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First Korean Astronaut Begins Historic 12-day Mission

Posted April. 08, 2008 06:26,   


Korea’s first astronaut, Yi So-yeon, is set to blast off into orbit Tuesday evening.

The Russian Soyuz spacecraft, carrying Yi, is scheduled to lift off for the International Space Station (ISS) from Kazakhstan’s Baikonur cosmodrome at 5:16 p.m. local time (8:16 p.m. Korean time).

Director Paik Hong-yul at the Korea Aerospace Research Institute (KARI) said on Monday, “Yi is in good shape and the blast-off will go according to the schedule.”

Yi is scheduled to begin her historic day at 8:46 a.m., eight and a half hours before the launch, in the Cosmonaut Hotel nearby the cosmodrome. After attending a celebration to mark the launch of the mission in space with the head of the Russian space agency and relevant officials present, Yi will receive a final medial check-up before leaving. If no problems are found, she will then prepare for the launch. If not, she will be replaced by her backup Ko San.

Yi will put on “Sokol” spacesuits four hours and 50 minutes prior to the blast-off, the moment from which she will be strictly isolated to prevent any infection.

Yi will be officially recognized as a member of the 17th ISS expedition, which has been held since 1998, the year ISS was launched, in a ceremony scheduled at 2:11 p.m. where the crew will confirm that they are ready to fly.

On the bus to the launch pad, Yi will relax herself while watching video containing messages of encouragement from her family and friends.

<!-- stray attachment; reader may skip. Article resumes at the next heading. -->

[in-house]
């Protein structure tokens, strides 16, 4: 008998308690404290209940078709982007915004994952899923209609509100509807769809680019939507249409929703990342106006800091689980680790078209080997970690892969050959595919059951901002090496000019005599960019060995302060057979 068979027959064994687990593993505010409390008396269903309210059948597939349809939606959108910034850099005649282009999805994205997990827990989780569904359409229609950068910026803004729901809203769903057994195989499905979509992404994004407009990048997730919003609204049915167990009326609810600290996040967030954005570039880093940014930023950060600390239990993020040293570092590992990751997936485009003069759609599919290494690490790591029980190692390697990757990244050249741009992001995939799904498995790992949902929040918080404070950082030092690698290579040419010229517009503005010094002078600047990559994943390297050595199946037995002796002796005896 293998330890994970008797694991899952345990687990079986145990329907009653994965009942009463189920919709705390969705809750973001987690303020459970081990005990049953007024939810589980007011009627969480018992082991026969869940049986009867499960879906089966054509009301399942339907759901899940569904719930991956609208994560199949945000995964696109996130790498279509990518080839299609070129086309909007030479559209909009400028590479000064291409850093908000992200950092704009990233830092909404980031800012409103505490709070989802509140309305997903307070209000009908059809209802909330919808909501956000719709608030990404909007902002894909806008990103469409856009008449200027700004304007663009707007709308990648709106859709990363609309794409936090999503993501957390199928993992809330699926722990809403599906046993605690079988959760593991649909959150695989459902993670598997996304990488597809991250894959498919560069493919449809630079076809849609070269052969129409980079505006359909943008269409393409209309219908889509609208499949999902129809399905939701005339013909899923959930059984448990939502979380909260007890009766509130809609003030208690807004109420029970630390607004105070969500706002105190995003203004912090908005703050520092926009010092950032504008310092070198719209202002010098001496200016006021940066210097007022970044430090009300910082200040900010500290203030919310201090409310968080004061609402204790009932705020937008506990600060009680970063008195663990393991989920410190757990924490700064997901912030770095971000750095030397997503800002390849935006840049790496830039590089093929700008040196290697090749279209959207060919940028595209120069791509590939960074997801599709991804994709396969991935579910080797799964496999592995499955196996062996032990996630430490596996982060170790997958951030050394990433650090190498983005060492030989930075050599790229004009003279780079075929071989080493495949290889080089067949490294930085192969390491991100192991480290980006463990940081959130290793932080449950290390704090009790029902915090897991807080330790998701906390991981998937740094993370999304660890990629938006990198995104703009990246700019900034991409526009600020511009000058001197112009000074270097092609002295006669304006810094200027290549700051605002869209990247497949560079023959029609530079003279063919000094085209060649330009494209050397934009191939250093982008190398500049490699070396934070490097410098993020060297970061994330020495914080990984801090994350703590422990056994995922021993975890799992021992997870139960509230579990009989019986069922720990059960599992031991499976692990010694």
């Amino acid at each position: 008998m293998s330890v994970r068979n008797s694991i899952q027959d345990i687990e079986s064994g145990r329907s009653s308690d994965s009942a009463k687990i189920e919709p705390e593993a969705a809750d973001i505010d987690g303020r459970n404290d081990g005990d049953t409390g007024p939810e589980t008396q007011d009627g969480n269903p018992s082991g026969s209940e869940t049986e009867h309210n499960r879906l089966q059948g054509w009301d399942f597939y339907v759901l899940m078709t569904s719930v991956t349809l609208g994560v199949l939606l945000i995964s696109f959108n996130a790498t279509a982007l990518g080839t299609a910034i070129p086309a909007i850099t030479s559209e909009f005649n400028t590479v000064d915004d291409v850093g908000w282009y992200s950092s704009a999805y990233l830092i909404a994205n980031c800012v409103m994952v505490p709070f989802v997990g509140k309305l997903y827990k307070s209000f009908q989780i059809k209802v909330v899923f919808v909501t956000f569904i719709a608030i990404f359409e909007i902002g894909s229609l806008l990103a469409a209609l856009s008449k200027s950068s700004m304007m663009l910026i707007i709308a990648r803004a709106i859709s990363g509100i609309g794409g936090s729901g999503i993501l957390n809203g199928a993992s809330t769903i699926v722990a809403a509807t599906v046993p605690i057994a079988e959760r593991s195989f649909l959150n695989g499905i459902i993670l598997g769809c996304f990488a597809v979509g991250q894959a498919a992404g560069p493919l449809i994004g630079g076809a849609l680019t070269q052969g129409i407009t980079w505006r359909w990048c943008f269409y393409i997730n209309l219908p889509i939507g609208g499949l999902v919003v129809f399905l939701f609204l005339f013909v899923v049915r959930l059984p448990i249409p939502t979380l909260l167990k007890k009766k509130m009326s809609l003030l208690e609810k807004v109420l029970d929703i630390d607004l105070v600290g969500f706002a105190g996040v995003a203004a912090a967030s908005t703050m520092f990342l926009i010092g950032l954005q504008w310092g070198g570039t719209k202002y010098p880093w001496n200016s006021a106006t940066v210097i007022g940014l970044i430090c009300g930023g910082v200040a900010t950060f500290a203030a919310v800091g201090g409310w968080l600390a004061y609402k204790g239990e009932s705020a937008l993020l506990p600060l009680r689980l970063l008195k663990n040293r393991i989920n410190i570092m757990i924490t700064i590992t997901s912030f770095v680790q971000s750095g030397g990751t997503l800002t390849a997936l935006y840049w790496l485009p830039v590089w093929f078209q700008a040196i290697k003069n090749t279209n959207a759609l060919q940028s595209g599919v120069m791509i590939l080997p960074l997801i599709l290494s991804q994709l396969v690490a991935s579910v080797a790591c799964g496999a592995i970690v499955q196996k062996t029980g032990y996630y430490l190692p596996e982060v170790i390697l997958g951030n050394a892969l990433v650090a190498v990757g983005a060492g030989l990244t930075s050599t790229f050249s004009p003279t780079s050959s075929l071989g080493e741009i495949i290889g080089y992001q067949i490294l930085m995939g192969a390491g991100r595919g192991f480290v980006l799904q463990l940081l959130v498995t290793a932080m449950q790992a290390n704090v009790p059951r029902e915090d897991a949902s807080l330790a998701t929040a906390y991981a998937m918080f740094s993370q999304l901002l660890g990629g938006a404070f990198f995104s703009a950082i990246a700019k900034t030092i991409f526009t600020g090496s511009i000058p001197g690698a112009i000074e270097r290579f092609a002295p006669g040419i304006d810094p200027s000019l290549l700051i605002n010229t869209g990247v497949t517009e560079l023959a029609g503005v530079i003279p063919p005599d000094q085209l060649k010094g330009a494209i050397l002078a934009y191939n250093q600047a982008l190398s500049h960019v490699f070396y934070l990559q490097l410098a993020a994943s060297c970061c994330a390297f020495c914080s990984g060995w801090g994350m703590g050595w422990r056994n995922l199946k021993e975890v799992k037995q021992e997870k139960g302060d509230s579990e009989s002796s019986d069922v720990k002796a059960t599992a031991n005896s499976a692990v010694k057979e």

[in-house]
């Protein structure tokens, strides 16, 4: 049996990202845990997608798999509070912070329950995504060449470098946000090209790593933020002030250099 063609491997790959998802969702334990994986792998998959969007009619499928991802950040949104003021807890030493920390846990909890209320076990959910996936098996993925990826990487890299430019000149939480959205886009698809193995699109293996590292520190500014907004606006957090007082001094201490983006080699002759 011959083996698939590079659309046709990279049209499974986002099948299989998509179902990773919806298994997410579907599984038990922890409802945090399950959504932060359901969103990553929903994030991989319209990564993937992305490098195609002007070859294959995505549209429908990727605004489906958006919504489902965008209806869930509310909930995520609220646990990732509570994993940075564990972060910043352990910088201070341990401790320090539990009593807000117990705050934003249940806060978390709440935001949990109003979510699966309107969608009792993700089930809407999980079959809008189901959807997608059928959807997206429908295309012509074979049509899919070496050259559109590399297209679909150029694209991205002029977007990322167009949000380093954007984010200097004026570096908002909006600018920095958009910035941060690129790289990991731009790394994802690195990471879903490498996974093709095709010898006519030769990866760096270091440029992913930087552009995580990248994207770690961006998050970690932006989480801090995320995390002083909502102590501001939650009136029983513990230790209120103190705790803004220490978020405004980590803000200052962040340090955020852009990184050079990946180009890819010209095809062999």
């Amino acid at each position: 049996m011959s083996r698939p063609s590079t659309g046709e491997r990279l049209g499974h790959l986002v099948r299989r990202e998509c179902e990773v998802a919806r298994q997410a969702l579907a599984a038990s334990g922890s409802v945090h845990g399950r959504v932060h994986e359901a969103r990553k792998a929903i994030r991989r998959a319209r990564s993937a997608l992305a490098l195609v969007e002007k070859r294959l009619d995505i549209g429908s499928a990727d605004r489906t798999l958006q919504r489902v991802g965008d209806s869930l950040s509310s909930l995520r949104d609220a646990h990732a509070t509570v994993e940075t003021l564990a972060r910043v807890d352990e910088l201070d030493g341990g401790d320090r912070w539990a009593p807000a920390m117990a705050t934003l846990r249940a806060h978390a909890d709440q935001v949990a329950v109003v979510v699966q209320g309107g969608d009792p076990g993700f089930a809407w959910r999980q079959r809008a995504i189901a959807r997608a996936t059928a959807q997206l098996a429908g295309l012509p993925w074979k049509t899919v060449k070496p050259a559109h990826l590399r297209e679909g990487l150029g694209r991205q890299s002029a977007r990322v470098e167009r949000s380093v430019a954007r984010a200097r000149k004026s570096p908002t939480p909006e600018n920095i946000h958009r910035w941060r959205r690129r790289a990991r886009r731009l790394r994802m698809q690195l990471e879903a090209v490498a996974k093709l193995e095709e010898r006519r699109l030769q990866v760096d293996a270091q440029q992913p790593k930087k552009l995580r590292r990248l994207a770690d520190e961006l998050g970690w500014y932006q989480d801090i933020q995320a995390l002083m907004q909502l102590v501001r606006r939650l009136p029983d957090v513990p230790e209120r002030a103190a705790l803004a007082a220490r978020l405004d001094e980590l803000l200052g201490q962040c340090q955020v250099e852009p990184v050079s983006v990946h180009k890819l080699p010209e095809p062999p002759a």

At 2:46 p.m., two and a half hours before the launch, Soyuz flight’s three-member crew will wait for the lift-off after closing the hatch located at the upper part of the Soyuz TMA-12 spacecraft.

The spaceship will blast off with a deafening roar at 5:16 p.m. Russian spacecrafts are lifted off without a countdown like in the United States.

An official from the Ministry of Education, Science and Technology said, “Russia has a tradition of launching their spacecrafts even on rainy or cloudy days as long as no errors are found in the rocket.”

The Soyuz-FG rocket that will carry the crew, including Yi, to the ISS is preparing for a blast-off at the launch pad. A Korean flag, along with the logos of the Science Ministry and the KARI, is painted on the upper part of the rocket’s body.

Energia Aerospace Corporation’s Valeri Kapitonov, who is in charge of the launch, said, “The rocket has been installed successfully in the spacecraft, and they are ready for the journey.” After the blast-off, the spacecraft will dock at the ISS, 354 kilometers above the earth’s surface on Thursday, after maneuvering around the planet 34 times for two days. During her 10-day stay at the ISS, Yi will perform 18 scientific experiments and return to Kazakhstan on April 19.

Meanwhile, Ko San will be in charge of communication with the spacecraft at the Russian Mission Control Center (MCC) near Moscow.